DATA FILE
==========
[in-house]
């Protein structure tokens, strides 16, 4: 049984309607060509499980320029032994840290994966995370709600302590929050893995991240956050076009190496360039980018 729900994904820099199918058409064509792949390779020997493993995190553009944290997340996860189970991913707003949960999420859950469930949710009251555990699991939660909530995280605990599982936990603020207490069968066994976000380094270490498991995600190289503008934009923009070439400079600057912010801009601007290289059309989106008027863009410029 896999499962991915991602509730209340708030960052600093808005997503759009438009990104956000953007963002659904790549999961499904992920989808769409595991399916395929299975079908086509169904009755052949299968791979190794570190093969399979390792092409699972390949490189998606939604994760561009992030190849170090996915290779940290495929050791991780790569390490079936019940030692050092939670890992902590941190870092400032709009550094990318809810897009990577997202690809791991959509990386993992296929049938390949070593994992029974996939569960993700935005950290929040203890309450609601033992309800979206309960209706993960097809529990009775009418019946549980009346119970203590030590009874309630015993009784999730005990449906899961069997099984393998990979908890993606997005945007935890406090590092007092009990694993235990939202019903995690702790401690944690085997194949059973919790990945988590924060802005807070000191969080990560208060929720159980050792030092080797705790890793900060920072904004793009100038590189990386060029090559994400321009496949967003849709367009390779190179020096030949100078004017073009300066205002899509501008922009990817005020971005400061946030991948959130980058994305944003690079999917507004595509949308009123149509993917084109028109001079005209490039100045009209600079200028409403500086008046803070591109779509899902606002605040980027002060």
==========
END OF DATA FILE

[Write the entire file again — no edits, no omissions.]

[in-house]
């Protein structure tokens, strides 16, 4: 049984309607060509499980320029032994840290994966995370709600302590929050893995991240956050076009190496360039980018 729900994904820099199918058409064509792949390779020997493993995190553009944290997340996860189970991913707003949960999420859950469930949710009251555990699991939660909530995280605990599982936990603020207490069968066994976000380094270490498991995600190289503008934009923009070439400079600057912010801009601007290289059309989106008027863009410029 896999499962991915991602509730209340708030960052600093808005997503759009438009990104956000953007963002659904790549999961499904992920989808769409595991399916395929299975079908086509169904009755052949299968791979190794570190093969399979390792092409699972390949490189998606939604994760561009992030190849170090996915290779940290495929050791991780790569390490079936019940030692050092939670890992902590941190870092400032709009550094990318809810897009990577997202690809791991959509990386993992296929049938390949070593994992029974996939569960993700935005950290929040203890309450609601033992309800979206309960209706993960097809529990009775009418019946549980009346119970203590030590009874309630015993009784999730005990449906899961069997099984393998990979908890993606997005945007935890406090590092007092009990694993235990939202019903995690702790401690944690085997194949059973919790990945988590924060802005807070000191969080990560208060929720159980050792030092080797705790890793900060920072904004793009100038590189990386060029090559994400321009496949967003849709367009390779190179020096030949100078004017073009300066205002899509501008922009990817005020971005400061946030991948959130980058994305944003690079999917507004595509949308009123149509993917084109028109001079005209490039100045009209600079200028409403500086008046803070591109779509899902606002605040980027002060």